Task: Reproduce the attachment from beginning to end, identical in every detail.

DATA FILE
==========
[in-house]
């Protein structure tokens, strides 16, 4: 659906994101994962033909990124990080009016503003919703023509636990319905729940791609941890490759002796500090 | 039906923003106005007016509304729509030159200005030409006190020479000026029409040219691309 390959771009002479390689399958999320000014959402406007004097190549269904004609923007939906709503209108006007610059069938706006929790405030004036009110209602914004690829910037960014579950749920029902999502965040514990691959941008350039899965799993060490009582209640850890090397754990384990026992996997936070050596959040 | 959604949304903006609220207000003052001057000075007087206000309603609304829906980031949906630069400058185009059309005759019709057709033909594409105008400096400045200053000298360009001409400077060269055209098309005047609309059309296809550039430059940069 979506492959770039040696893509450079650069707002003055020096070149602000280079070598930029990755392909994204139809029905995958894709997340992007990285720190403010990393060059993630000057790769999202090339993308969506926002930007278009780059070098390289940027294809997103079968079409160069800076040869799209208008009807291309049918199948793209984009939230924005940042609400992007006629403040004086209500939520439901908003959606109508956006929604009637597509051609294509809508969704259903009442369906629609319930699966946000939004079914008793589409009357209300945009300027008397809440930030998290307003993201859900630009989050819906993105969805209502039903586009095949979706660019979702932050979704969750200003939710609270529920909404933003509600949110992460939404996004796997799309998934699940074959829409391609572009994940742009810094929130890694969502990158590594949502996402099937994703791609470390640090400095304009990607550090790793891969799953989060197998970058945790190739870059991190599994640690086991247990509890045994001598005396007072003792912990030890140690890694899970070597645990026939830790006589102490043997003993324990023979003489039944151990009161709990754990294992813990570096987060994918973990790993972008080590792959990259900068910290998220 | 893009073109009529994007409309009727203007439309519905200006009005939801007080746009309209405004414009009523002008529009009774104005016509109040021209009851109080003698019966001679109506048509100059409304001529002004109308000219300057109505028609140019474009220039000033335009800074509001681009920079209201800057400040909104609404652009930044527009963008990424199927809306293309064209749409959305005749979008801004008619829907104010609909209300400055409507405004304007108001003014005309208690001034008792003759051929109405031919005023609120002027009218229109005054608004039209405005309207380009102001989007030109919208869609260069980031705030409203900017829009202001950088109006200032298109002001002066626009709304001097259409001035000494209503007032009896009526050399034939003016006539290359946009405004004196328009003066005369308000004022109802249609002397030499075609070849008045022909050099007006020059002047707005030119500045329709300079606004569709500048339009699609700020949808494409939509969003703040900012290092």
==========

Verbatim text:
[in-house]
């Protein structure tokens, strides 16, 4: 659906994101994962033909990124990080009016503003919703023509636990319905729940791609941890490759002796500090 | 039906923003106005007016509304729509030159200005030409006190020479000026029409040219691309 390959771009002479390689399958999320000014959402406007004097190549269904004609923007939906709503209108006007610059069938706006929790405030004036009110209602914004690829910037960014579950749920029902999502965040514990691959941008350039899965799993060490009582209640850890090397754990384990026992996997936070050596959040 | 959604949304903006609220207000003052001057000075007087206000309603609304829906980031949906630069400058185009059309005759019709057709033909594409105008400096400045200053000298360009001409400077060269055209098309005047609309059309296809550039430059940069 979506492959770039040696893509450079650069707002003055020096070149602000280079070598930029990755392909994204139809029905995958894709997340992007990285720190403010990393060059993630000057790769999202090339993308969506926002930007278009780059070098390289940027294809997103079968079409160069800076040869799209208008009807291309049918199948793209984009939230924005940042609400992007006629403040004086209500939520439901908003959606109508956006929604009637597509051609294509809508969704259903009442369906629609319930699966946000939004079914008793589409009357209300945009300027008397809440930030998290307003993201859900630009989050819906993105969805209502039903586009095949979706660019979702932050979704969750200003939710609270529920909404933003509600949110992460939404996004796997799309998934699940074959829409391609572009994940742009810094929130890694969502990158590594949502996402099937994703791609470390640090400095304009990607550090790793891969799953989060197998970058945790190739870059991190599994640690086991247990509890045994001598005396007072003792912990030890140690890694899970070597645990026939830790006589102490043997003993324990023979003489039944151990009161709990754990294992813990570096987060994918973990790993972008080590792959990259900068910290998220 | 893009073109009529994007409309009727203007439309519905200006009005939801007080746009309209405004414009009523002008529009009774104005016509109040021209009851109080003698019966001679109506048509100059409304001529002004109308000219300057109505028609140019474009220039000033335009800074509001681009920079209201800057400040909104609404652009930044527009963008990424199927809306293309064209749409959305005749979008801004008619829907104010609909209300400055409507405004304007108001003014005309208690001034008792003759051929109405031919005023609120002027009218229109005054608004039209405005309207380009102001989007030109919208869609260069980031705030409203900017829009202001950088109006200032298109002001002066626009709304001097259409001035000494209503007032009896009526050399034939003016006539290359946009405004004196328009003066005369308000004022109802249609002397030499075609070849008045022909050099007006020059002047707005030119500045329709300079606004569709500048339009699609700020949808494409939509969003703040900012290092």